WHERE: Municipal building, 100 Georgia Ave.

WHEN: 7 tonight

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chel
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chel 07/16/09 - 11:39 am
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What is a shame, is that so

What is a shame, is that so many of us who live in North Augusta wondered why the city did not buy the two properties in question (Rosemary and Lookaway) and use those as the government offices and events location instead of the eyesore at the bridge that cost over 20 million. This is why they can't get but a few thousand to show up to support the building. Majority of residents in North Augusta did not support the new building nor it's location.

mad_max
1
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mad_max 07/16/09 - 02:55 pm
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I just really have heartburn

I just really have heartburn with a local government making laws that affect a property owner based on arbitrary opinions. Any old building can be considered "historic" by some group of lunatics. If deemed so under a law a property owner can be stuck with an unmarketable maintenance nightmare. Local governments and historic organizations have the same opportunity to purchase property as anyone else and they can preserve it if they wish. But to make laws which allow a private citizen's property to be designated "historic" and limit what the property owner can do seems un-American to me. The statement that "home values have the POTENTIAL to increase" should only be considered if you focus on POTENTIAL. Because, more than likely, the home value and the surrounding home values tend to decrease when potential buyers realize that they may be restricted with what they can do with their own property. Historic preservation, if desired, should be done on the open market and at those "potentially increased" values.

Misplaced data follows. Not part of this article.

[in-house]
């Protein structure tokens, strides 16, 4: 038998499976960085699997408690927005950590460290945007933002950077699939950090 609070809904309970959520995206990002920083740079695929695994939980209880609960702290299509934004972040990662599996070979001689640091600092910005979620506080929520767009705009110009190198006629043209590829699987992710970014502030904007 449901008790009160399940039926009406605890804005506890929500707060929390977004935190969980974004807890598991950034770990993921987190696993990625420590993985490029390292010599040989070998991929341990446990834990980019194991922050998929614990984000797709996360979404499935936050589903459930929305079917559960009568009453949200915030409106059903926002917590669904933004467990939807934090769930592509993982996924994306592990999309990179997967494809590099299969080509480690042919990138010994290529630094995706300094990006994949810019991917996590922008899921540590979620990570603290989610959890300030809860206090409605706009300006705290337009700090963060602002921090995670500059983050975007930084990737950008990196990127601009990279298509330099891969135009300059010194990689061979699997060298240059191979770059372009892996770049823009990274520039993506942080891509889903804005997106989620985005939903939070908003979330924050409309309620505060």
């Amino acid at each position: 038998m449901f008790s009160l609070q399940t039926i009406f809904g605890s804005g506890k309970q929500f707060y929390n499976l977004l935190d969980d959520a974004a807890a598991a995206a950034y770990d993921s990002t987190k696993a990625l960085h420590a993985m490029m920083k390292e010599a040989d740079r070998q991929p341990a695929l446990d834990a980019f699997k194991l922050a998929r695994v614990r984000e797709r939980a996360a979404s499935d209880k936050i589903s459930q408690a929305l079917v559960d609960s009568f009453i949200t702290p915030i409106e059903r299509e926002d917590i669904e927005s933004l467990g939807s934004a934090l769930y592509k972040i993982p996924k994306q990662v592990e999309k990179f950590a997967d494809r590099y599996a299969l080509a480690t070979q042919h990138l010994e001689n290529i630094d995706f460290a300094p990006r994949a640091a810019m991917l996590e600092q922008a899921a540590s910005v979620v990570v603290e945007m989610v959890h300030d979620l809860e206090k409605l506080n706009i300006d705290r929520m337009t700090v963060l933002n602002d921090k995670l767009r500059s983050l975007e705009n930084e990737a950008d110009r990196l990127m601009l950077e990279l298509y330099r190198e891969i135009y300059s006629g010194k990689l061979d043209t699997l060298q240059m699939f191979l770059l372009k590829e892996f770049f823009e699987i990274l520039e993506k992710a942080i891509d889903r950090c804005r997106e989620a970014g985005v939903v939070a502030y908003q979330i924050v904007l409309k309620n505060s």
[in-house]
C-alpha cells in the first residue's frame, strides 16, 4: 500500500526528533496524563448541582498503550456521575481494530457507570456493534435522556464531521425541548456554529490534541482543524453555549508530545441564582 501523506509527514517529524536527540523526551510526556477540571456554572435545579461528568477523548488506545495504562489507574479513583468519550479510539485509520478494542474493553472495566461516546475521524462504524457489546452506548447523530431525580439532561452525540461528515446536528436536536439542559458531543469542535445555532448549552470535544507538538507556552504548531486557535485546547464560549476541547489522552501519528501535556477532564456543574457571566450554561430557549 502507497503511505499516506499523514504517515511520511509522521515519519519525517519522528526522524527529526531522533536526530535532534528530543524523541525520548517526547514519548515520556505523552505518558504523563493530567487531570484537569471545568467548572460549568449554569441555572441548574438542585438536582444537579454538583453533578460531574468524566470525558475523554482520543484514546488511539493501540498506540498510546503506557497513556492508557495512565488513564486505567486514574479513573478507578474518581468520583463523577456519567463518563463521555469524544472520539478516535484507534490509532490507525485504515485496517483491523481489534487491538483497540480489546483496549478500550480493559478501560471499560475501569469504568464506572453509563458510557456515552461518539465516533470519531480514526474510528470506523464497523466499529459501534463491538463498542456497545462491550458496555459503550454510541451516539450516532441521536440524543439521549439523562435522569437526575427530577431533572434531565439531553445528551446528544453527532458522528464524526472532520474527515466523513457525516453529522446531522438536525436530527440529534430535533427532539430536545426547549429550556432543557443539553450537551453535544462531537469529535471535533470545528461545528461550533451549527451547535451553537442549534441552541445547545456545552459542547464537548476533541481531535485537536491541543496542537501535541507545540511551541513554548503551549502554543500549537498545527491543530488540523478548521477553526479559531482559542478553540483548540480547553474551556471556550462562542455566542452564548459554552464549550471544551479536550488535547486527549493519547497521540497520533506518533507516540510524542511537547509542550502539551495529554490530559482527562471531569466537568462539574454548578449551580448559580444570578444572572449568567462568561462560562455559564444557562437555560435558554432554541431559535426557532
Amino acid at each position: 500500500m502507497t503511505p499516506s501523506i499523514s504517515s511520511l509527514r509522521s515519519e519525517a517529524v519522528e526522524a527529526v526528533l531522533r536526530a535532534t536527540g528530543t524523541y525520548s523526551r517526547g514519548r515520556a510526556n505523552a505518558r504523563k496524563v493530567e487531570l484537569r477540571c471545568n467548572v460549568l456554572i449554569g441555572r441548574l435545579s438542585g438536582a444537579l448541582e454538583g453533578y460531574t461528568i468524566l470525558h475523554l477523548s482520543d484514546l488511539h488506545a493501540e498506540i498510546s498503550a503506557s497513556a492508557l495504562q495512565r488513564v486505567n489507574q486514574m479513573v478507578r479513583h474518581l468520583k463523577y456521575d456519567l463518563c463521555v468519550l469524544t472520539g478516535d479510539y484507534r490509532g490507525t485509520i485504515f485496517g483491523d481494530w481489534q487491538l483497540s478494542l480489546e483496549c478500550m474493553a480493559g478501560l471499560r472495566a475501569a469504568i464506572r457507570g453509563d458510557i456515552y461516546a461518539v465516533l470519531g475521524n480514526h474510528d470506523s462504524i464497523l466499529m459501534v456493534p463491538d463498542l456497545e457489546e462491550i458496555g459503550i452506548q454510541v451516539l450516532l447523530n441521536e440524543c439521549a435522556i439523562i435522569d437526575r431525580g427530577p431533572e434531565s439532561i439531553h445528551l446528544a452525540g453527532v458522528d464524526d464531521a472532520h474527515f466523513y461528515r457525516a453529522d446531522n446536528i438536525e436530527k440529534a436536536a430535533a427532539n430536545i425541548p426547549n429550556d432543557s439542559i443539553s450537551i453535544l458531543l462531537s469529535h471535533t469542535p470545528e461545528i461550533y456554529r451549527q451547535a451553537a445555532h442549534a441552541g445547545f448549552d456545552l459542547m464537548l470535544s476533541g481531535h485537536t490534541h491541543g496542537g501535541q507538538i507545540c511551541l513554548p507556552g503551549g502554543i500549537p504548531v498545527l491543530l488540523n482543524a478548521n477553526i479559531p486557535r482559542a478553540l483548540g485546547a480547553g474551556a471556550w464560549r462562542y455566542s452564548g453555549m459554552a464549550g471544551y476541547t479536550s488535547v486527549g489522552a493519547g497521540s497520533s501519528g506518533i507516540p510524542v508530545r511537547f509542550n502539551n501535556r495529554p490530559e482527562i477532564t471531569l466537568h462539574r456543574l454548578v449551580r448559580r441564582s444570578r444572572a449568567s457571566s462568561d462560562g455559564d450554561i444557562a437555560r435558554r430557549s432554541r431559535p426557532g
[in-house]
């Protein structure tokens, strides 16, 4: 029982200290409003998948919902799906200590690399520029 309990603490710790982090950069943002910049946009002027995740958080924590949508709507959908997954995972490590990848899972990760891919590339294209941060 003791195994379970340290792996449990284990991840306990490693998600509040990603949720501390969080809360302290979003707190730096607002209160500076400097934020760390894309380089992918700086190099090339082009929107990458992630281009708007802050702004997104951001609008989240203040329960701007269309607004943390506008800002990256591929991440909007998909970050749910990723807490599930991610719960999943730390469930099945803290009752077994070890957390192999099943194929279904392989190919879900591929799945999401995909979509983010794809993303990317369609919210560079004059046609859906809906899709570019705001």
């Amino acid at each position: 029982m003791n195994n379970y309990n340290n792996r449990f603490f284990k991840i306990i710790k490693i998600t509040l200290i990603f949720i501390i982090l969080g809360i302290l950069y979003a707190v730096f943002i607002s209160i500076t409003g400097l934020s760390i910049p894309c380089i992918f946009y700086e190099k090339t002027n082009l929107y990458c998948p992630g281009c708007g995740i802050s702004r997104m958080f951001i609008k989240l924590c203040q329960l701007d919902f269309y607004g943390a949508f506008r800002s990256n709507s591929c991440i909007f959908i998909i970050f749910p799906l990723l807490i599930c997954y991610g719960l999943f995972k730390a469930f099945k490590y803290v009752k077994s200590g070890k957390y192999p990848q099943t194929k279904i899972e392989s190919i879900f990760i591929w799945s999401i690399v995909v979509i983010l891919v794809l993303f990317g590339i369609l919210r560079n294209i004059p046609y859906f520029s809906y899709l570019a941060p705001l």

pizzato
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pizzato 07/16/09 - 07:41 pm
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Most of the "historic"

Most of the "historic" buildings are in the hands of lunatics! The best thing for some of these white elephants would be insure them to the max and hope for lightning to strike them. Like most anything else they have served their purpose and now we need to move on. North Augusta never has and never will be considered part of the antebellum trail so why not grow Hammonds Ferry and leave the old behind.

member
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Points
member 07/16/09 - 10:37 pm
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chel, i think the building

chel,
i think the building is nice and I for the most part think our city govt does a good job. The planning of the building went on for a few years and no residents to speak of said a thing about it.

if you don't like it, move accross the river to Richmond cty....